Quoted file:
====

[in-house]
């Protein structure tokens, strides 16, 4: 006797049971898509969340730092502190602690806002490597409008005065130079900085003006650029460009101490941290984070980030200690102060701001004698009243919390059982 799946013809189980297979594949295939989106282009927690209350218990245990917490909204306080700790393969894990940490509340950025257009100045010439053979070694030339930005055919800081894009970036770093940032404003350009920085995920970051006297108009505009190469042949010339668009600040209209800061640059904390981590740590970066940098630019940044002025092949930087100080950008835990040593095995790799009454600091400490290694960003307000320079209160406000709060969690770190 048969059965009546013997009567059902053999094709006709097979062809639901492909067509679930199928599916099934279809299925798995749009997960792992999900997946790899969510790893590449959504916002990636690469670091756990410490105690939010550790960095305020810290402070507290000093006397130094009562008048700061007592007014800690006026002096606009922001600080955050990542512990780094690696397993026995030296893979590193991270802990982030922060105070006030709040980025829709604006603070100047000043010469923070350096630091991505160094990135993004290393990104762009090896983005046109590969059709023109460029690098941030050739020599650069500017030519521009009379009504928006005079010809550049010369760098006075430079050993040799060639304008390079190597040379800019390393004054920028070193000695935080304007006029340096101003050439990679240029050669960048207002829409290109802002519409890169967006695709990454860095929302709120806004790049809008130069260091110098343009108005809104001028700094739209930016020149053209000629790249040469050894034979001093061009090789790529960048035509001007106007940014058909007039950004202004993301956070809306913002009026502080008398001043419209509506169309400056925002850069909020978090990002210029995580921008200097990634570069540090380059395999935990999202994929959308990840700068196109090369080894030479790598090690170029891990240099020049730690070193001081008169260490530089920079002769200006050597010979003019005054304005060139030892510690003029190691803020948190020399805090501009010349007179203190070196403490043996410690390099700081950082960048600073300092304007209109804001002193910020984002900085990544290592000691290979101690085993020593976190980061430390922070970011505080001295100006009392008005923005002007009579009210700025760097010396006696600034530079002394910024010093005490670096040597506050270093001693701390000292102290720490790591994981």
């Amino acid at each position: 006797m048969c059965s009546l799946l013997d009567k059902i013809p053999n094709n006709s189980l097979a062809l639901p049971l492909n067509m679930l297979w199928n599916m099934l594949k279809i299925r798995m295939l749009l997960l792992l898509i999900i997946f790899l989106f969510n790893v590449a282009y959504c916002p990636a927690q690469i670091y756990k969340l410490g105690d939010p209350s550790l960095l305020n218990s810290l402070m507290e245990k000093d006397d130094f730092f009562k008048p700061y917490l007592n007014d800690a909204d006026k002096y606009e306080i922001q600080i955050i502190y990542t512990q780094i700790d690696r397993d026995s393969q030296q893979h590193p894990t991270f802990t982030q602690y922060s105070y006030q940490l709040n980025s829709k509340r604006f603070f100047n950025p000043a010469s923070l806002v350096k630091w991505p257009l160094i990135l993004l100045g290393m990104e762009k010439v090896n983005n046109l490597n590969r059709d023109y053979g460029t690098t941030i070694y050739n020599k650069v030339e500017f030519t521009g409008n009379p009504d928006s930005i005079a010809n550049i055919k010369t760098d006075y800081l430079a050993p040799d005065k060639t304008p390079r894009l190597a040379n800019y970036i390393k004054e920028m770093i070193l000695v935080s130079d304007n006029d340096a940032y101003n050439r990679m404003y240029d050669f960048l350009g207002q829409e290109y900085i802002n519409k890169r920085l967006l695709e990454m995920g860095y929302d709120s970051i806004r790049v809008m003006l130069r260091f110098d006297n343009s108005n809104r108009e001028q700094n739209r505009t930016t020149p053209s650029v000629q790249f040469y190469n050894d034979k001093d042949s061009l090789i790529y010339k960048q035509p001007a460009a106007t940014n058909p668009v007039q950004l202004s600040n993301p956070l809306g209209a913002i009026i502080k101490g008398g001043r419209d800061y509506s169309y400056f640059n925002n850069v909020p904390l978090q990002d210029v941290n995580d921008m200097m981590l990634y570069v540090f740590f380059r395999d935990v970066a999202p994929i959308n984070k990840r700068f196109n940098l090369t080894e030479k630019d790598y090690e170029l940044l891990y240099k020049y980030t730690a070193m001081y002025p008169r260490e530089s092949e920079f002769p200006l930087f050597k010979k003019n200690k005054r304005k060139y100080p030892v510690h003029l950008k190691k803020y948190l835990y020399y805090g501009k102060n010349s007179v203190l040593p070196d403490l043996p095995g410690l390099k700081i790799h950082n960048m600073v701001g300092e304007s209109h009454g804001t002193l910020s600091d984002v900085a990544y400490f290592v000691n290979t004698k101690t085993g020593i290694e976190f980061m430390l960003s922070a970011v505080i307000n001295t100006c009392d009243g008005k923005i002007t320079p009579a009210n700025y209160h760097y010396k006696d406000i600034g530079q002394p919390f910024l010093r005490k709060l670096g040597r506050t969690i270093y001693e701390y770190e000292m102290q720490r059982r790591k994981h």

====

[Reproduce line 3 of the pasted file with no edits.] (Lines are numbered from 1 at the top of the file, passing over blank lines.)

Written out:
């Amino acid at each position: 006797m048969c059965s009546l799946l013997d009567k059902i013809p053999n094709n006709s189980l097979a062809l639901p049971l492909n067509m679930l297979w199928n599916m099934l594949k279809i299925r798995m295939l749009l997960l792992l898509i999900i997946f790899l989106f969510n790893v590449a282009y959504c916002p990636a927690q690469i670091y756990k969340l410490g105690d939010p209350s550790l960095l305020n218990s810290l402070m507290e245990k000093d006397d130094f730092f009562k008048p700061y917490l007592n007014d800690a909204d006026k002096y606009e306080i922001q600080i955050i502190y990542t512990q780094i700790d690696r397993d026995s393969q030296q893979h590193p894990t991270f802990t982030q602690y922060s105070y006030q940490l709040n980025s829709k509340r604006f603070f100047n950025p000043a010469s923070l806002v350096k630091w991505p257009l160094i990135l993004l100045g290393m990104e762009k010439v090896n983005n046109l490597n590969r059709d023109y053979g460029t690098t941030i070694y050739n020599k650069v030339e500017f030519t521009g409008n009379p009504d928006s930005i005079a010809n550049i055919k010369t760098d006075y800081l430079a050993p040799d005065k060639t304008p390079r894009l190597a040379n800019y970036i390393k004054e920028m770093i070193l000695v935080s130079d304007n006029d340096a940032y101003n050439r990679m404003y240029d050669f960048l350009g207002q829409e290109y900085i802002n519409k890169r920085l967006l695709e990454m995920g860095y929302d709120s970051i806004r790049v809008m003006l130069r260091f110098d006297n343009s108005n809104r108009e001028q700094n739209r505009t930016t020149p053209s650029v000629q790249f040469y190469n050894d034979k001093d042949s061009l090789i790529y010339k960048q035509p001007a460009a106007t940014n058909p668009v007039q950004l202004s600040n993301p956070l809306g209209a913002i009026i502080k101490g008398g001043r419209d800061y509506s169309y400056f640059n925002n850069v909020p904390l978090q990002d210029v941290n995580d921008m200097m981590l990634y570069v540090f740590f380059r395999d935990v970066a999202p994929i959308n984070k990840r700068f196109n940098l090369t080894e030479k630019d790598y090690e170029l940044l891990y240099k020049y980030t730690a070193m001081y002025p008169r260490e530089s092949e920079f002769p200006l930087f050597k010979k003019n200690k005054r304005k060139y100080p030892v510690h003029l950008k190691k803020y948190l835990y020399y805090g501009k102060n010349s007179v203190l040593p070196d403490l043996p095995g410690l390099k700081i790799h950082n960048m600073v701001g300092e304007s209109h009454g804001t002193l910020s600091d984002v900085a990544y400490f290592v000691n290979t004698k101690t085993g020593i290694e976190f980061m430390l960003s922070a970011v505080i307000n001295t100006c009392d009243g008005k923005i002007t320079p009579a009210n700025y209160h760097y010396k006696d406000i600034g530079q002394p919390f910024l010093r005490k709060l670096g040597r506050t969690i270093y001693e701390y770190e000292m102290q720490r059982r790591k994981h």